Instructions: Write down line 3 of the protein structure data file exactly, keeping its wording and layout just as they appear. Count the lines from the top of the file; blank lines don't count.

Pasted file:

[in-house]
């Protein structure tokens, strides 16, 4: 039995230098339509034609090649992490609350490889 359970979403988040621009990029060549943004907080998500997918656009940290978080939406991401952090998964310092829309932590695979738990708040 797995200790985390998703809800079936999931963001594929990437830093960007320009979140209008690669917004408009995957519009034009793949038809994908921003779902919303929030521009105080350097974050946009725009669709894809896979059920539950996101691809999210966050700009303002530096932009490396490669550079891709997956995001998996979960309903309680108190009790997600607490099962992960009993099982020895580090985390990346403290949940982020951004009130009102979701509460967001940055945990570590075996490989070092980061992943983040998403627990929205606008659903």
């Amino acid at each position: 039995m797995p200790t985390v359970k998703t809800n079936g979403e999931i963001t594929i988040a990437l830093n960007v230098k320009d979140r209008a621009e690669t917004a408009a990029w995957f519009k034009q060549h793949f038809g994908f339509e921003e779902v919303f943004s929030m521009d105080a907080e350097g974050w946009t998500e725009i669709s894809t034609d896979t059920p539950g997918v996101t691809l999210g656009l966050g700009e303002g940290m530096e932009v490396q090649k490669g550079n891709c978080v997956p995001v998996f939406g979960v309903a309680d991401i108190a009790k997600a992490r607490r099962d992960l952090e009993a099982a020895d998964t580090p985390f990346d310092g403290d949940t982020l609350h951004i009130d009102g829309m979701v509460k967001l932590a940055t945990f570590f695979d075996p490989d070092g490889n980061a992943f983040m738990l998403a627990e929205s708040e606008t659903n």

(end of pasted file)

């Amino acid at each position: 039995m797995p200790t985390v359970k998703t809800n079936g979403e999931i963001t594929i988040a990437l830093n960007v230098k320009d979140r209008a621009e690669t917004a408009a990029w995957f519009k034009q060549h793949f038809g994908f339509e921003e779902v919303f943004s929030m521009d105080a907080e350097g974050w946009t998500e725009i669709s894809t034609d896979t059920p539950g997918v996101t691809l999210g656009l966050g700009e303002g940290m530096e932009v490396q090649k490669g550079n891709c978080v997956p995001v998996f939406g979960v309903a309680d991401i108190a009790k997600a992490r607490r099962d992960l952090e009993a099982a020895d998964t580090p985390f990346d310092g403290d949940t982020l609350h951004i009130d009102g829309m979701v509460k967001l932590a940055t945990f570590f695979d075996p490989d070092g490889n980061a992943f983040m738990l998403a627990e929205s708040e606008t659903n």